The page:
Packer

 

I guess I'm thinking I am a congressman in D.C. taking two appointments.

 

One appointment is an Exxon executive who tells me my re-election campaign coffers will be in good shape if my vote on a certain subcommittee is beneficial.

 

Now I KNOW where the billions that back him up are coming from.

 

But with my meeting with the solar executive I am wondering where HIS billions are going to come from.

 

Greenpeace?

 

Hollywood?

 

Recycled subsidy money?

 

That is where my confusion comes from. I can't imagine going up against XOM if I am a FSLR executive...

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Even more interesting is that solar is in its infancy so costs will still come way down and efficiencies will rise.

 

Today it costs $6.50 per watt for installed residential rooftop solar (without a subsidy).

 

GE thinks the price will come down to $3 per watt by 2015 (without a subsidy).

 

http://www.cleanenergyauthority.com/solar-energy-news/ge-working-to-cut-installed-cost-of-rooftop-solar-to-4-a-watt-103111/

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If the cost solar was obviously so cheap without a subsidy it would win hands down.  But that is not the case.  You would have more than Buffett funding this and you would not have to artifically create demand by legislating % renewable for electricity.  Is the whole decline in the share price of the solar cell industry by the market a fluke caused by subsidy for O&G?  I find that a stretch.  It is more likely a bubble subsidized by the gov't like the internet/railroads. 

 

O&G profitabilty may be enhanced by these subsidies but the underlying economics is not negative like it is for solar today.  You may have an argument about pollution but the interesting point about the Exxon forecast is energy demand is going to stabalize in the developed world and with efficiency and conservation we should be able to reduce pollution in the developed world.  As for green house pollution, in my mind if it is a cause the current costs to remedy it way outweight the benefits.  This may change in the future though.  If solar does get cheaper in few years, then the money spent on subsidies and % renewable standards is an expensive way to get there.  How much did Spain gain by subsidizing solar when they are going broke?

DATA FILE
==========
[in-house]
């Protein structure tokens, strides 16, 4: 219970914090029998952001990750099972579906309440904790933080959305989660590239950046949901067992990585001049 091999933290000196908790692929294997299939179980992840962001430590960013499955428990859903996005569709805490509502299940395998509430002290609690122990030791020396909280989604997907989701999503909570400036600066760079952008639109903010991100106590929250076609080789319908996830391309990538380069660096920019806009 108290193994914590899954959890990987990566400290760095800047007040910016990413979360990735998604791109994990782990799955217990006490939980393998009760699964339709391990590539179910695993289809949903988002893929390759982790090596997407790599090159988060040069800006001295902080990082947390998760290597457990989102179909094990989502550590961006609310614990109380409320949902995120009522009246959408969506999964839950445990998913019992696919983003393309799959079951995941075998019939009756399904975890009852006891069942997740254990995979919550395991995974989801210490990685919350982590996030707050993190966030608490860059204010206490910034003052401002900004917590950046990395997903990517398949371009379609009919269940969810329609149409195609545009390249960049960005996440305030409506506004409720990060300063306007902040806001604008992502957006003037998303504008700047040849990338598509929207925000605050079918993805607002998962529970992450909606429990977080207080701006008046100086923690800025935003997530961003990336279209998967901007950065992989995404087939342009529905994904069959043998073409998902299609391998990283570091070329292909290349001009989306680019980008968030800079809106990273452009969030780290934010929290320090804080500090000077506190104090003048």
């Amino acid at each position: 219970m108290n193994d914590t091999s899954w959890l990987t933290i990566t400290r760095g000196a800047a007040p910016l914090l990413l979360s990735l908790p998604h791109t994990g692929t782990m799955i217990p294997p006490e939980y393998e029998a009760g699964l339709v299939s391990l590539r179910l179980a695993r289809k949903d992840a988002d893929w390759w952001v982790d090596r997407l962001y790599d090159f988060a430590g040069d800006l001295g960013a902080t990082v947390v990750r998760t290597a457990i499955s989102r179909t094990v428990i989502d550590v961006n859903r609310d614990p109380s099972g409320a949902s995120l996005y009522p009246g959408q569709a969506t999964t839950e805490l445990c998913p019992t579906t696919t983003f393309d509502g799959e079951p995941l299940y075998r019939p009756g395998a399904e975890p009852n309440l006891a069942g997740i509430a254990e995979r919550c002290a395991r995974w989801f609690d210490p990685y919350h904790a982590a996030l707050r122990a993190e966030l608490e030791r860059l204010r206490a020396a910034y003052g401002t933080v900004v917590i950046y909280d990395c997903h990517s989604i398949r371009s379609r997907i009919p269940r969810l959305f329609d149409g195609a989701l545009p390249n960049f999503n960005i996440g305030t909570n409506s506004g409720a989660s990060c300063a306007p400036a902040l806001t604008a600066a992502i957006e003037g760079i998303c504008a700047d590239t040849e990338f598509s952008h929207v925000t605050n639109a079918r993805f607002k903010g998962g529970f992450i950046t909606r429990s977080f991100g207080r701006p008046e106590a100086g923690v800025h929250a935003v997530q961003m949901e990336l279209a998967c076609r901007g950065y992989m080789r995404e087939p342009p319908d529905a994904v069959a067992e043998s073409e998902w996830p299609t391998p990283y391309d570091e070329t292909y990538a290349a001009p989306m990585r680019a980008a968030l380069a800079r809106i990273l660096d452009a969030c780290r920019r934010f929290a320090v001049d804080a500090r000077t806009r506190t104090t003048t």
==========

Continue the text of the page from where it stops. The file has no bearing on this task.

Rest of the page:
The other intersting point is that these solar subsidies are primarily for the rich and highly educated who in my mind do not need another subsidy.  The O&G subsidy at least helps the "blue collar" workers as the extraction and transportation process requires more of thier labor over time.

 

Packer 

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Packer, If you added back in the all the costs associated with oil would it still be profitable, in and of itself?  That is the real question.  I would say absolutely no way.  It would be relatively simple to check.  Add up all the cash flows from the worlds oil majors and subtract say 30 %of the money spent by the militaries, across the world, 5% of world health care costs (from pollution), and tack on all subsidies by all governments for oil exploration.  There is no way that oil is actually profitable in this context.  It is what we do with the cheap oil in terms of manufacturing that is profitable. 

 

As far as XOM and others.  These are energy companies.  If the grass gets greener elsewhere you can be sure the majors will be there but quick.

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Check these video out it states the argument for the "negawatt revolution" where the energy infrastructure can be change through improving efficiency, the using solar and Wind. He outline the problem with our current energy system we should not be using Oil and Coal for power but for other uses.

 

 

 

This is the argument for the other side of the debate.

The other way is already profitable just by taking advantage of the low hanging fruits of efficiency.